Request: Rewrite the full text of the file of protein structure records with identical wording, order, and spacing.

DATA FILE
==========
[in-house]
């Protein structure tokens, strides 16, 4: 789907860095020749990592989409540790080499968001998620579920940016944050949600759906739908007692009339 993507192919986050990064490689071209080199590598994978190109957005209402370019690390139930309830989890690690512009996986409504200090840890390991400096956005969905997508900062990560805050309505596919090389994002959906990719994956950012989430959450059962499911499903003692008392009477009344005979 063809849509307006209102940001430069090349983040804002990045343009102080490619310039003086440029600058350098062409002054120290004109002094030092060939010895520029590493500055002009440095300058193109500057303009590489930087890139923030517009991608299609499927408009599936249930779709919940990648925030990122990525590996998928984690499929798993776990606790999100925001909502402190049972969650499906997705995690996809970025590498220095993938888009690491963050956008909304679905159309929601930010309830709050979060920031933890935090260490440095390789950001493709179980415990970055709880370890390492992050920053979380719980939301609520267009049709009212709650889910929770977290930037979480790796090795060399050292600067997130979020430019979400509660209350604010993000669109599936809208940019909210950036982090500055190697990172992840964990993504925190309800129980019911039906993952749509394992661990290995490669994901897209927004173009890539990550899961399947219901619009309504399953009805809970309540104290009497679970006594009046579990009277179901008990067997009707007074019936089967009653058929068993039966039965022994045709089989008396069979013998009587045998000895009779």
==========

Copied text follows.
[in-house]
């Protein structure tokens, strides 16, 4: 789907860095020749990592989409540790080499968001998620579920940016944050949600759906739908007692009339 993507192919986050990064490689071209080199590598994978190109957005209402370019690390139930309830989890690690512009996986409504200090840890390991400096956005969905997508900062990560805050309505596919090389994002959906990719994956950012989430959450059962499911499903003692008392009477009344005979 063809849509307006209102940001430069090349983040804002990045343009102080490619310039003086440029600058350098062409002054120290004109002094030092060939010895520029590493500055002009440095300058193109500057303009590489930087890139923030517009991608299609499927408009599936249930779709919940990648925030990122990525590996998928984690499929798993776990606790999100925001909502402190049972969650499906997705995690996809970025590498220095993938888009690491963050956008909304679905159309929601930010309830709050979060920031933890935090260490440095390789950001493709179980415990970055709880370890390492992050920053979380719980939301609520267009049709009212709650889910929770977290930037979480790796090795060399050292600067997130979020430019979400509660209350604010993000669109599936809208940019909210950036982090500055190697990172992840964990993504925190309800129980019911039906993952749509394992661990290995490669994901897209927004173009890539990550899961399947219901619009309504399953009805809970309540104290009497679970006594009046579990009277179901008990067997009707007074019936089967009653058929068993039966039965022994045709089989008396069979013998009587045998000895009779």